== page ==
A man is silhouetted against a video screen with Apple and Samsung logos as he poses with a Samsung Galaxy S4 in this photo illustration taken in the central Bosnian town of Zenica

Korea Times (via Fortune) is reporting that Apple and Samsung are in talks designed to settle all future patent disputes out of court. FOSS Patents’ Florian Mueller believes that a settlement will be reached “very soon.”

“Things should come to an end during the summer. Apple doesn’t have an endgame strategy. Its agreement with Google shows that its management is looking for a face-saving exit strategy from Steve Jobs’ thermonuclear ambitions,” Mueller said …

Mueller believes that a one-time payment from Samsung to Apple for all past infringements will allow both companies to move on, establishing a cease-fire agreement which would commit both parties to staying out of court for a set timeframe.

Apple last week agreed to settle its patent claims against Google, and to “work together” on some kind of patent reform.

Settling with Samsung is something I suggested in a recent opinion piece. While Apple received close to a billion dollars from its first court battle with Samsung (later adjusted to $930M), the more recent award of just $119M may have influenced the company’s cost-benefit analysis of future litigation.

In addition to the doubtless massive legal costs involved, Apple also has to consider the distraction of prepping senior execs for trial and the embarrassment factor of emails and other materials that become public in the course of such cases.

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18 Responses to “Apple in talks with Samsung to settle all future patent disputes out of court”

  1. aeronperyton says:

    We’ve beat you. Twice. And that’s just in one country. We’ve also reached an understanding with Google over this. Here’s the agreement you will sign. You can change the wording around a little if you like, but you will sign it. Here, you can use our pen.

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  2. TheMacAdvocate says:

    Well this certainly plays into the story Mueller has been telling in his blog over the last 5 months or so when he pulled his abrupt about-face and started backing Samsung. And the Korea Times for a source? Puh-leese.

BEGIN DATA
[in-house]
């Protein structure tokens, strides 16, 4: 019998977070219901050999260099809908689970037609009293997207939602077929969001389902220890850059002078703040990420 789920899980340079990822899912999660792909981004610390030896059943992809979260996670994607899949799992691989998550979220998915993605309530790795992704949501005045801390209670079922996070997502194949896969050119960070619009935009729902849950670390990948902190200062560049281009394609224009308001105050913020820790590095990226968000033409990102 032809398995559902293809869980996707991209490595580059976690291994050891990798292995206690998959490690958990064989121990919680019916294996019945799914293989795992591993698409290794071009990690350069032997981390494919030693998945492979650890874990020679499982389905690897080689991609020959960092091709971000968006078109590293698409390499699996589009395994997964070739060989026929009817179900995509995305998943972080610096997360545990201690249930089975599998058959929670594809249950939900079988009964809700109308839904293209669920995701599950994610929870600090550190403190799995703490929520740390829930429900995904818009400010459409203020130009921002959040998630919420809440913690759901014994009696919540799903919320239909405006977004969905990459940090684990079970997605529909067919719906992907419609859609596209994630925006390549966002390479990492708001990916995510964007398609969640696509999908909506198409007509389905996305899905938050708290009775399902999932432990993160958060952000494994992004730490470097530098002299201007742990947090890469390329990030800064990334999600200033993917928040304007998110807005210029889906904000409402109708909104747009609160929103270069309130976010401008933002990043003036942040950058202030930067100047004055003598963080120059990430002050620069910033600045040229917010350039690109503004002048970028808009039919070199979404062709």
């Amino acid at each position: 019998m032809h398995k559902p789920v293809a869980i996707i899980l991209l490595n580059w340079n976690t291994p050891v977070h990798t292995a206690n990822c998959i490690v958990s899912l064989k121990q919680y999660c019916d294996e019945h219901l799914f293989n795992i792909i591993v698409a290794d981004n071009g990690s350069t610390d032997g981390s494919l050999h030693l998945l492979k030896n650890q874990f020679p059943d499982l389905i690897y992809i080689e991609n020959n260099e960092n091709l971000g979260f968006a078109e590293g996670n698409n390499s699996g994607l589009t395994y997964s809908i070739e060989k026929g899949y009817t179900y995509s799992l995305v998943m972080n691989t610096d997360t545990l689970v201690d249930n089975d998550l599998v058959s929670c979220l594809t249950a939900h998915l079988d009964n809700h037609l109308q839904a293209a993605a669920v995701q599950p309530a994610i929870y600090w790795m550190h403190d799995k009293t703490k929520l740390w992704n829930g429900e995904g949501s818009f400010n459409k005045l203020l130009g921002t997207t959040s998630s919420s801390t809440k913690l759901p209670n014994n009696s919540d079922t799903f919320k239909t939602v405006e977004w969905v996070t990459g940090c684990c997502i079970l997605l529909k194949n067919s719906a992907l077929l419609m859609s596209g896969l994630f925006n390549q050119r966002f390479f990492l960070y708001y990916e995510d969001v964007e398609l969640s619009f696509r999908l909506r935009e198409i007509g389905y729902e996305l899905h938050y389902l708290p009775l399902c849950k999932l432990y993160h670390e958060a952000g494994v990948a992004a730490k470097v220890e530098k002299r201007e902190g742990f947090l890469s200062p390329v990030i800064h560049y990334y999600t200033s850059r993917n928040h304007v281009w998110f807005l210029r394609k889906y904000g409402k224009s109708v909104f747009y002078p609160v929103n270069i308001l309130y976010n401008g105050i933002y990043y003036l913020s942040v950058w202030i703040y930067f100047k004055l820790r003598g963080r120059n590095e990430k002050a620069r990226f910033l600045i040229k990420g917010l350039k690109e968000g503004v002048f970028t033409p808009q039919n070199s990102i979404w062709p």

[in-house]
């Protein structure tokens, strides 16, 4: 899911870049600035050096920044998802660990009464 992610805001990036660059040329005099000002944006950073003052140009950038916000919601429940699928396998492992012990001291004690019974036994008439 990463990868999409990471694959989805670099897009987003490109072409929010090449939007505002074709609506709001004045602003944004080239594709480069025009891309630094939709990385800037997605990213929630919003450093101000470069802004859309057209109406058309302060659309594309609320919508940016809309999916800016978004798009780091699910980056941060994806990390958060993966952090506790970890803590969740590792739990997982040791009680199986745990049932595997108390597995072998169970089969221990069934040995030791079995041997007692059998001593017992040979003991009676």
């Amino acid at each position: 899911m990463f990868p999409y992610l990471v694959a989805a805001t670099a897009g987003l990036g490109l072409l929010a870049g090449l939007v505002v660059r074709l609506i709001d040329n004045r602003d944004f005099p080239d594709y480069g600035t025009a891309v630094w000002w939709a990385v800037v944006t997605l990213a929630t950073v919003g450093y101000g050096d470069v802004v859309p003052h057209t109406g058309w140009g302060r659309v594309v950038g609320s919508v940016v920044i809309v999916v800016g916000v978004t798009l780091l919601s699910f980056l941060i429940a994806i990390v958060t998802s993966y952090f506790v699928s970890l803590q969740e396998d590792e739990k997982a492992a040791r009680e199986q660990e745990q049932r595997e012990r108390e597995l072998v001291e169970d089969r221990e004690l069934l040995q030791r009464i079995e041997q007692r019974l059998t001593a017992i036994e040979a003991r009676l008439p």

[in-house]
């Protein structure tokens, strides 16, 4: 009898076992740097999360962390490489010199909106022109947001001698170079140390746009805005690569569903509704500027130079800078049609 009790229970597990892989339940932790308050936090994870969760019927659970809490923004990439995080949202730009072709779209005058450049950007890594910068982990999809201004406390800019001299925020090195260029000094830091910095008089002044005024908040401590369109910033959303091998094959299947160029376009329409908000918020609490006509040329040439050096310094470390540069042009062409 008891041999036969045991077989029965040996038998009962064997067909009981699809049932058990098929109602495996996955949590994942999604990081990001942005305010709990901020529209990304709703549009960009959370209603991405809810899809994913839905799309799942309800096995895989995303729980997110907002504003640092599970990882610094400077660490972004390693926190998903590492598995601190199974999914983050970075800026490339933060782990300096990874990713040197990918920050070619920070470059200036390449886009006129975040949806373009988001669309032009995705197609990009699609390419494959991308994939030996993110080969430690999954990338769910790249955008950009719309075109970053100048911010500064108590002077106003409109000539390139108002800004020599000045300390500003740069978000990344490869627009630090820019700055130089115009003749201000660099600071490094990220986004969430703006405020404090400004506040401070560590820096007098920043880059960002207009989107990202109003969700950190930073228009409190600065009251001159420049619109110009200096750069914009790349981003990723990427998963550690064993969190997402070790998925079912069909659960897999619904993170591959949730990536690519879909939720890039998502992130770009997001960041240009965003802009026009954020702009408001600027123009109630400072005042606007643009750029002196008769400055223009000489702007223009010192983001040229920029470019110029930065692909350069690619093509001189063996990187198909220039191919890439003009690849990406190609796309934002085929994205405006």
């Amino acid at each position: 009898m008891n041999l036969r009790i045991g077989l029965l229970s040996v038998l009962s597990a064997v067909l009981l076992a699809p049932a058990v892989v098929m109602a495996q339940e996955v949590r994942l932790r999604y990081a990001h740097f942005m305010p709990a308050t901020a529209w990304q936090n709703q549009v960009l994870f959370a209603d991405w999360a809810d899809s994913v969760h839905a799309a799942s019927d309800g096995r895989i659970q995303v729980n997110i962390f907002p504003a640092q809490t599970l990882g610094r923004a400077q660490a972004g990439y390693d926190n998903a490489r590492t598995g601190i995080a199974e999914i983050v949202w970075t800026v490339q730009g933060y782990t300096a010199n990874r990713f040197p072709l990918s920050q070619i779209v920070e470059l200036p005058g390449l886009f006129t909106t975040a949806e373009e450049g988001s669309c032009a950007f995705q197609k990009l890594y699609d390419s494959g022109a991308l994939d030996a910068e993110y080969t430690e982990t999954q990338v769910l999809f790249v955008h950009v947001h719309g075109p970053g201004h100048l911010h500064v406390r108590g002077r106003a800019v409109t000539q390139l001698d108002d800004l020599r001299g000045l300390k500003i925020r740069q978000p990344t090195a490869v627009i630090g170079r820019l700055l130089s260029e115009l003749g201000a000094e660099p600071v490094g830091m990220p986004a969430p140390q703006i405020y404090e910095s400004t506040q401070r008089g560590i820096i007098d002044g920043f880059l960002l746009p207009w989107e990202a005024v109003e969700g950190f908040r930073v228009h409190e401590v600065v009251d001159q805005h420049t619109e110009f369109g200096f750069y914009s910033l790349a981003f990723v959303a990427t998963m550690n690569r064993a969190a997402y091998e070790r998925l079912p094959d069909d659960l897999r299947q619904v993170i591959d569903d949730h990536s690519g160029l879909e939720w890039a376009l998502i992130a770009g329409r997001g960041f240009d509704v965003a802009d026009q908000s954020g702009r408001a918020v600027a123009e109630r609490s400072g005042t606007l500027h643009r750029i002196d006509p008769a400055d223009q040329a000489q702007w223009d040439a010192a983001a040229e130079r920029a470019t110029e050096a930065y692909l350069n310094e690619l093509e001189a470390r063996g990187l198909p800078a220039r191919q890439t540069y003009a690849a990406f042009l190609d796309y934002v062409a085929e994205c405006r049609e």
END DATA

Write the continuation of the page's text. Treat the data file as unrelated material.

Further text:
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  3. I understand the need to sue, but this has gotten crazy, hopefully cooler heads will prevail. I am not a fanboy for either camp, since I have used every different brand on the market, currently using Apple; it just fits my needs better than the rest. Let the market share bear out the true results.

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    • Ken, got your point. However, the market share will never bear out the true results. Imagine for a moment that you are now spending millions or even billions of dollars attracting and keeping the very top talents and on massive research to build your next smart watch for health tracking purposes and in two years you come out with a ground breaking product. Meanwhile, I am not doing much, because I do not have the talents you have. However less than 200 days after you introduced your product to the market, I replicated it, right to the fonts on the packaging.

      At best I would have spent maybe $5 million tops. I can afford to sell my product at a far lower price, because I have spent so little manufacturing a similar product. In fact, while you are trying to recoup your R&D expenses, I am making some fat profit on mine. Very soon, you will have the market wondering why your product is so expensive, and would rather go for mine. If you complain, the same market will say forget it and spend more money to move on to the next big thing. And the cycle continues. So the market in most cases never bear out the true results. That is why many truly innovative companies have gone kaput over the years.